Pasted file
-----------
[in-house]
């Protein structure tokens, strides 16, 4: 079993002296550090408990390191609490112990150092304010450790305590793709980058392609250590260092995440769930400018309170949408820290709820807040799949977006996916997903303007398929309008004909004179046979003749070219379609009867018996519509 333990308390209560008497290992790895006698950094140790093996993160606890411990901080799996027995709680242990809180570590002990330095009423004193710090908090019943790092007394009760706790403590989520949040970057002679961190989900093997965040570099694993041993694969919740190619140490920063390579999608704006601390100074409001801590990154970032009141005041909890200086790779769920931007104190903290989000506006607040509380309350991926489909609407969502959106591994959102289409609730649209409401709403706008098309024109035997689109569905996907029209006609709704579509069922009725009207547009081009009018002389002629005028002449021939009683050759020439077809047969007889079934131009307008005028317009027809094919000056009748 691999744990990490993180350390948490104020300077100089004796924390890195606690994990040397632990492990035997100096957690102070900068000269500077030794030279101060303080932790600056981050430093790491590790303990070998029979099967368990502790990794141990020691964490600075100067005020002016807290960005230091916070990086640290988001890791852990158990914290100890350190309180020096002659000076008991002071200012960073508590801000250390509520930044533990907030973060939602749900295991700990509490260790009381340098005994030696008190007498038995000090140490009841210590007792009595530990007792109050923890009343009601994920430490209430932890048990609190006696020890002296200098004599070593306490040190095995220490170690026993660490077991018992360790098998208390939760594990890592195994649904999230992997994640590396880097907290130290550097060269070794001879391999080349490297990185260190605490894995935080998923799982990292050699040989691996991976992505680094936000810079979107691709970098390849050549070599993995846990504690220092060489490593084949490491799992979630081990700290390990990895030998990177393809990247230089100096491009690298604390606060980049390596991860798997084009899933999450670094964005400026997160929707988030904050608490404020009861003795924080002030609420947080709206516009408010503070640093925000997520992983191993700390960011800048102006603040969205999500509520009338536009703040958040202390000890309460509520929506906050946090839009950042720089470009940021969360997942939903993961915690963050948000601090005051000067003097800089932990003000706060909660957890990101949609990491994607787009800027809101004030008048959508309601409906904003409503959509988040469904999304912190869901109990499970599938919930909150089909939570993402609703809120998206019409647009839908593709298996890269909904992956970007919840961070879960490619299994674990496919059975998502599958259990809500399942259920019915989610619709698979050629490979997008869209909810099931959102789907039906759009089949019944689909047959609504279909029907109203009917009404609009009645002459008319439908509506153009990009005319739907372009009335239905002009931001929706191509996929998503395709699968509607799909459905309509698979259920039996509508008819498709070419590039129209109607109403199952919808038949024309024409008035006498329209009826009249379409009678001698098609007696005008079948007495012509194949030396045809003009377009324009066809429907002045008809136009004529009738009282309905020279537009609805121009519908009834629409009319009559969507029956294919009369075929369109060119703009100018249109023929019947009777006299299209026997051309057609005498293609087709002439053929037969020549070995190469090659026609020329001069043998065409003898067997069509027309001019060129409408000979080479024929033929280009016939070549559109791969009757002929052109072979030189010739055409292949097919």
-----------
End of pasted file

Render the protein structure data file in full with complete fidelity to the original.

[in-house]
């Protein structure tokens, strides 16, 4: 079993002296550090408990390191609490112990150092304010450790305590793709980058392609250590260092995440769930400018309170949408820290709820807040799949977006996916997903303007398929309008004909004179046979003749070219379609009867018996519509 333990308390209560008497290992790895006698950094140790093996993160606890411990901080799996027995709680242990809180570590002990330095009423004193710090908090019943790092007394009760706790403590989520949040970057002679961190989900093997965040570099694993041993694969919740190619140490920063390579999608704006601390100074409001801590990154970032009141005041909890200086790779769920931007104190903290989000506006607040509380309350991926489909609407969502959106591994959102289409609730649209409401709403706008098309024109035997689109569905996907029209006609709704579509069922009725009207547009081009009018002389002629005028002449021939009683050759020439077809047969007889079934131009307008005028317009027809094919000056009748 691999744990990490993180350390948490104020300077100089004796924390890195606690994990040397632990492990035997100096957690102070900068000269500077030794030279101060303080932790600056981050430093790491590790303990070998029979099967368990502790990794141990020691964490600075100067005020002016807290960005230091916070990086640290988001890791852990158990914290100890350190309180020096002659000076008991002071200012960073508590801000250390509520930044533990907030973060939602749900295991700990509490260790009381340098005994030696008190007498038995000090140490009841210590007792009595530990007792109050923890009343009601994920430490209430932890048990609190006696020890002296200098004599070593306490040190095995220490170690026993660490077991018992360790098998208390939760594990890592195994649904999230992997994640590396880097907290130290550097060269070794001879391999080349490297990185260190605490894995935080998923799982990292050699040989691996991976992505680094936000810079979107691709970098390849050549070599993995846990504690220092060489490593084949490491799992979630081990700290390990990895030998990177393809990247230089100096491009690298604390606060980049390596991860798997084009899933999450670094964005400026997160929707988030904050608490404020009861003795924080002030609420947080709206516009408010503070640093925000997520992983191993700390960011800048102006603040969205999500509520009338536009703040958040202390000890309460509520929506906050946090839009950042720089470009940021969360997942939903993961915690963050948000601090005051000067003097800089932990003000706060909660957890990101949609990491994607787009800027809101004030008048959508309601409906904003409503959509988040469904999304912190869901109990499970599938919930909150089909939570993402609703809120998206019409647009839908593709298996890269909904992956970007919840961070879960490619299994674990496919059975998502599958259990809500399942259920019915989610619709698979050629490979997008869209909810099931959102789907039906759009089949019944689909047959609504279909029907109203009917009404609009009645002459008319439908509506153009990009005319739907372009009335239905002009931001929706191509996929998503395709699968509607799909459905309509698979259920039996509508008819498709070419590039129209109607109403199952919808038949024309024409008035006498329209009826009249379409009678001698098609007696005008079948007495012509194949030396045809003009377009324009066809429907002045008809136009004529009738009282309905020279537009609805121009519908009834629409009319009559969507029956294919009369075929369109060119703009100018249109023929019947009777006299299209026997051309057609005498293609087709002439053929037969020549070995190469090659026609020329001069043998065409003898067997069509027309001019060129409408000979080479024929033929280009016939070549559109791969009757002929052109072979030189010739055409292949097919």